If you were asked how many Georgians either have adult diabetes or “pre-diabetes,” what would you guess? Five percent? Ten?

Try half. Half.

Of these, 14 percent of Georgia adults actually have the disease, whether they know it or not, according to the American Diabetes Association. Another 36 percent have blood sugar levels that are higher than normal – and in the range to be considered “pre-diabetes.” See if you might be one of them >

It’s a huge medical and economic problem in our state. Treating diabetes starts with keeping a close watch on blood sugar levels, measuring it several times a year – or for those on insulin, several times a day.

A startup out of Emory, backed by GRA, is lessening that burden for Georgians. It’s Diasyst, and in February 2021, it became the latest company to join the portfolio of GRA Venture Fund.

The quick pitch
Diasyst makes it easier for healthcare providers to track and manage patients with diabetes. Patients use special devices or an app on their mobile device to report their blood sugar levels; the data is automatically sent to their healthcare team. The Diasyst platform synthesizes many individual measurements into a single actionable data point.

And that data point informs how best to optimize the patient’s medications (based on the latest clinical guidelines).

And that’s good because…
It reduces the number of trips to the doctor.

And it allows doctors to adjust treatment more precisely.

And it drives new revenue to physician practices.

In the end, it makes managing diabetes much easier for everyone.

Big bonus to those in small Georgia towns
Diasyst can be used anywhere of course, but in rural areas, it’s especially helpful to people who have to travel long distances to visit a specialist. The hassle of scheduling and making those long trips is reduced while monitoring is increased.

Findings worth sharing
Something interesting happens when people start using Diasyst. They have lower blood sugars, safer blood sugars — and more blood sugars sustained at goal. In a couple of studies, participants who used Diasyst showed, on average, lower A1C and blood sugar levels. This increased monitoring is believed to have contributed to those results (along with more concise pharmacotherapy management and patient engagement).

It started as a senior project (kind of)
In 2011, Chun Yong was an undergrad at Georgia Tech. As part of his senior thesis, he was paired with Dr. Lawrence Phillips, an Emory professor of endocrinology and director of clinical studies at the Atlanta VA Medical Center. Their research yielded the intellectual property that led to Diasyst.

That’s when they knew they had something good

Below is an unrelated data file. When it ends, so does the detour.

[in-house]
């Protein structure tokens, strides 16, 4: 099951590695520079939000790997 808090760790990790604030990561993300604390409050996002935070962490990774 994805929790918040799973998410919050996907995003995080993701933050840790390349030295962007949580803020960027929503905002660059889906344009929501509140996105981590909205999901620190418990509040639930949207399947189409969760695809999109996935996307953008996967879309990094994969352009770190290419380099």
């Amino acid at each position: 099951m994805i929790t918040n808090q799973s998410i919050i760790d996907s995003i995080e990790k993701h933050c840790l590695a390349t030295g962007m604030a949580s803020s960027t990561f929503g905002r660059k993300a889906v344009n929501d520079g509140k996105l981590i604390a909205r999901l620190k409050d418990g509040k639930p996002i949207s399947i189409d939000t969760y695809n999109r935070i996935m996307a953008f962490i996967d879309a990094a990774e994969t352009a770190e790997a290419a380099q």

A clinical trial involving military veterans at Atlanta’s VA Medical Center allowed Yong, Phillips and their team to refine the technology. Yong: “Participants in the trial saw blood sugars go down during the trial, and unfortunately, back up when they stopped using the Diasyst monitoring system after the trial ended.” 

…and they haven’t looked back since
Yong and Phillips launched the company in 2015. GRA’s venture development program has provided grants and a Phase III loan.

A pivotal moment
In 2019, the Centers for Medicare & Medicaid Services green-lighted four new reimbursement codes to allow more providers to get paid for using Diasyst and educating patients on the service. The financial benefit to doctors means more will use the platform. And: The COVID-19 pandemic has spurred industry demand for solutions like Diasyst.

A promising trend
Some states have passed new laws to expand the use of technologies like Diasyst to strengthen patient care in remote areas.

How much again?
Medical expenses for diagnosed diabetes in Georgia were estimated at $7.8 billion in 2017. Another $3 billion was spent on indirect costs from lost productivity. Source: American Diabetes Association

What one endocrinologist says
Dr. Jason Berner of Canton, Ga. uses Diasyst to help treat 30 patients with diabetes. Some live hours away. “If they see me at least once a year, I can improve and maintain their control.”

Patients use Diasyst to auto-upload their blood sugar readings to their doctors, who track the readings over time.

And get this
People with diabetes have about 2.3 times more medical expense than those who don’t have the condition.

The company faced a hurdle…
Healthcare teams can increase revenue by using Diasyst to monitor patients more frequently, adjusting treatment and billing insurance. Problem is, many say they don’t have the people to handle these tasks.

…so they did this
The company partnered with service providers that could make the service turnkey. 

These providers supply medical practices with certified diabetes educators, clinical pharmacists and other clinical staff. As a result, more eligible patients can be easily enrolled and monitored in programs enabled by Diasyst. 

Fun fact about the founder
A year after Chun Yong graduated from Georgia Tech with a biomedical engineering degree, he went to work at Coca-Cola designing user experiences. But he never lost track of the technology born out of his research days. And toward the end of his Coke stint, Yong co-founded Diasyst.

Now growing
As of 2022, Diasyst has expanded beyond diabetes to support other major chronic conditions, including hypertension. The market is there: Over 100 million American adults have high blood pressure, and many require frequent monitoring and better ways to manage medication to reduce the incidences of stroke, cardiac arrest and other costly complications.